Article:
Some people treat forgiveness as some kind of difficult and hard to achieve ideal. How often have you heard people say they want to forgive but can’t let go of a resentment or of anger? How many people refuse to forgive until the other person makes amends? How any people engage in self-loathing rather than self-forgiveness?
Yet it is easy. To forgive one simply has to let go of the past, recognizing that since the past cannot be changed, dwelling on it serves no useful purpose. Learn from it, but don’t let it add emotional weight to your life burden. Forgiveness is an embrace of the present and acceptance of the past. The past cannot be changed, the present is our point of power to make change. We tie ourselves down and waste energy if our emotions are fixated on the past — we become unable to use our present power to improve ourselves and the world.
Forgiveness is one of the most powerful acts a person can engage in. So while I don’t believe the theology and story line of the Christian faith, I celebrate their emphasis on forgiveness as the core of Jesus’ teachings. To me Easter is a reminder of the power and good that forgiveness brings.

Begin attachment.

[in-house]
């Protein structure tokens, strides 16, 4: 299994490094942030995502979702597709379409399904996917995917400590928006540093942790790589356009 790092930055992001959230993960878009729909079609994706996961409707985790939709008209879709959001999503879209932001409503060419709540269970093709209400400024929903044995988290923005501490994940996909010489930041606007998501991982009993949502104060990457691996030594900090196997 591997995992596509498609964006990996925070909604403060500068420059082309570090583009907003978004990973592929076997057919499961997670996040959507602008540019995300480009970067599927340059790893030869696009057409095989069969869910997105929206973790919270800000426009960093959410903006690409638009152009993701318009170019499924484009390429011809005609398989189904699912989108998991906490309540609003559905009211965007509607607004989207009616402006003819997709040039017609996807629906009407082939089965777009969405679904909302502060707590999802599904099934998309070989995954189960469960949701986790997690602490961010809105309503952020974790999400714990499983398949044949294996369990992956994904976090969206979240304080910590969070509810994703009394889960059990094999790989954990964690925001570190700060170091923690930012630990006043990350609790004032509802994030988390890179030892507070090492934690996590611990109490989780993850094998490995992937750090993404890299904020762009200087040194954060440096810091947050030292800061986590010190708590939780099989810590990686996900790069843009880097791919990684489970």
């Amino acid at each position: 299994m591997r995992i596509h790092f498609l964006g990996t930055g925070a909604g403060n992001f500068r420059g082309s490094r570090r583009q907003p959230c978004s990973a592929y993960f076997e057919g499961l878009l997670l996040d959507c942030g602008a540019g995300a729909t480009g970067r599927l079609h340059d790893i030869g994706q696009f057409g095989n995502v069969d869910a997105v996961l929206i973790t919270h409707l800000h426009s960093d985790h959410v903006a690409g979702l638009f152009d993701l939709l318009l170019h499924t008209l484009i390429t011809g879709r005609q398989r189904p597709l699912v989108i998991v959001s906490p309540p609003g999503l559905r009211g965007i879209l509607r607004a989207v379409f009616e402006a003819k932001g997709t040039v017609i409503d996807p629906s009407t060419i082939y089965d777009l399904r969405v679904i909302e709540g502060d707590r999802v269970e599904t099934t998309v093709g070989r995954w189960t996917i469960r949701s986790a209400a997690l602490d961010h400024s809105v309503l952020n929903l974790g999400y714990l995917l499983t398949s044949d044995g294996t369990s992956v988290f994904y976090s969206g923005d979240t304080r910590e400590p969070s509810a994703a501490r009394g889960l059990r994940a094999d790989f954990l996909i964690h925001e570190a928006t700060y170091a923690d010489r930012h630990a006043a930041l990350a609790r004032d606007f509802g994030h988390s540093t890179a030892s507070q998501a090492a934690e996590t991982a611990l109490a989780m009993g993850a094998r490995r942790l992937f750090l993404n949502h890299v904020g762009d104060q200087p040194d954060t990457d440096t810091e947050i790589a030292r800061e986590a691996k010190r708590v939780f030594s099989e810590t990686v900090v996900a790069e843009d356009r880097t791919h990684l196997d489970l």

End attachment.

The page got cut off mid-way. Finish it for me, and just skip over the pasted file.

Don Henley’s Heart of the Matter has always been one of my favorites. I especially like the lines
“These times are so uncertain, there’s a yearning undefined, and people filled with rage.
We all need a little tenderness, how can love survive in such a graceless age
Ah, trust and self-assurance that lead to happiness
They’re the very things we kill I guess
There are people in your life who’ve come and gone, they’ve let you done, you know they’ve hurt your pride
You gotta put it all behind you because life goes on, you keep carrying that anger it will eat you up inside
Been trying to get down to the heart of the matter, but my will gets week and my thoughts seem to scatter
But I think it’s about forgiveness…”
William James gave shape to a philosophy that would be known as pragmatism, a kind of “grown up” version of Nietzsche’s perspectivism. At base pragmatism recognizes that truth claims are human constructs, tools that we use to manipulate and navigate our world.